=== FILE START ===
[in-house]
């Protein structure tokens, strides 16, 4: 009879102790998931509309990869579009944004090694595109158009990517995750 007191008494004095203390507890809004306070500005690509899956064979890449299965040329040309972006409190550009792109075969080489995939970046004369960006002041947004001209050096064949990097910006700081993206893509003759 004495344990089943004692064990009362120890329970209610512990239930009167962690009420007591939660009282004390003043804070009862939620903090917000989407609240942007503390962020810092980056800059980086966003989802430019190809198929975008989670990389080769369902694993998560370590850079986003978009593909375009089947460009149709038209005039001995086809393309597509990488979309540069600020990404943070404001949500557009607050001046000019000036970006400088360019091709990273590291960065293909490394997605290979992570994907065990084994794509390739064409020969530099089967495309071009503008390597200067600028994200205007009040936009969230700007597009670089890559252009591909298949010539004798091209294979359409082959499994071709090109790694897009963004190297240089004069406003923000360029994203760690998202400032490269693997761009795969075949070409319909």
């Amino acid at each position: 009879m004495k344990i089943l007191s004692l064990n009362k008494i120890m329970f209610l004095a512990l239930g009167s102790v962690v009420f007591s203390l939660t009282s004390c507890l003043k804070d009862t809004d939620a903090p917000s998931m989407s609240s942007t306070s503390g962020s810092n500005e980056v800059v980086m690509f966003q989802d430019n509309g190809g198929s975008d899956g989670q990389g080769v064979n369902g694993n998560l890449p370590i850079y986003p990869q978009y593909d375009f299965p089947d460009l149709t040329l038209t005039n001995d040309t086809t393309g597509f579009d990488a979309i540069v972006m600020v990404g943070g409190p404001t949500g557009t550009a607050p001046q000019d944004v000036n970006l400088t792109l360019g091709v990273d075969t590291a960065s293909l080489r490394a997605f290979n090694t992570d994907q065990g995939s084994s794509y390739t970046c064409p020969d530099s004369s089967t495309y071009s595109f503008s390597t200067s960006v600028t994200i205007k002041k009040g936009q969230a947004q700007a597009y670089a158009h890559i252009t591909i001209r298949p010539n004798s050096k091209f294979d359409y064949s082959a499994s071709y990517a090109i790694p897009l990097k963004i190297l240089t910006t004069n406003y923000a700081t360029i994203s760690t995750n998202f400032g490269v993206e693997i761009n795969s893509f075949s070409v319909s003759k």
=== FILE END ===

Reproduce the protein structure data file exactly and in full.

[in-house]
């Protein structure tokens, strides 16, 4: 009879102790998931509309990869579009944004090694595109158009990517995750 007191008494004095203390507890809004306070500005690509899956064979890449299965040329040309972006409190550009792109075969080489995939970046004369960006002041947004001209050096064949990097910006700081993206893509003759 004495344990089943004692064990009362120890329970209610512990239930009167962690009420007591939660009282004390003043804070009862939620903090917000989407609240942007503390962020810092980056800059980086966003989802430019190809198929975008989670990389080769369902694993998560370590850079986003978009593909375009089947460009149709038209005039001995086809393309597509990488979309540069600020990404943070404001949500557009607050001046000019000036970006400088360019091709990273590291960065293909490394997605290979992570994907065990084994794509390739064409020969530099089967495309071009503008390597200067600028994200205007009040936009969230700007597009670089890559252009591909298949010539004798091209294979359409082959499994071709090109790694897009963004190297240089004069406003923000360029994203760690998202400032490269693997761009795969075949070409319909």
């Amino acid at each position: 009879m004495k344990i089943l007191s004692l064990n009362k008494i120890m329970f209610l004095a512990l239930g009167s102790v962690v009420f007591s203390l939660t009282s004390c507890l003043k804070d009862t809004d939620a903090p917000s998931m989407s609240s942007t306070s503390g962020s810092n500005e980056v800059v980086m690509f966003q989802d430019n509309g190809g198929s975008d899956g989670q990389g080769v064979n369902g694993n998560l890449p370590i850079y986003p990869q978009y593909d375009f299965p089947d460009l149709t040329l038209t005039n001995d040309t086809t393309g597509f579009d990488a979309i540069v972006m600020v990404g943070g409190p404001t949500g557009t550009a607050p001046q000019d944004v000036n970006l400088t792109l360019g091709v990273d075969t590291a960065s293909l080489r490394a997605f290979n090694t992570d994907q065990g995939s084994s794509y390739t970046c064409p020969d530099s004369s089967t495309y071009s595109f503008s390597t200067s960006v600028t994200i205007k002041k009040g936009q969230a947004q700007a597009y670089a158009h890559i252009t591909i001209r298949p010539n004798s050096k091209f294979d359409y064949s082959a499994s071709y990517a090109i790694p897009l990097k963004i190297l240089t910006t004069n406003y923000a700081t360029i994203s760690t995750n998202f400032g490269v993206e693997i761009n795969s893509f075949s070409v319909s003759k």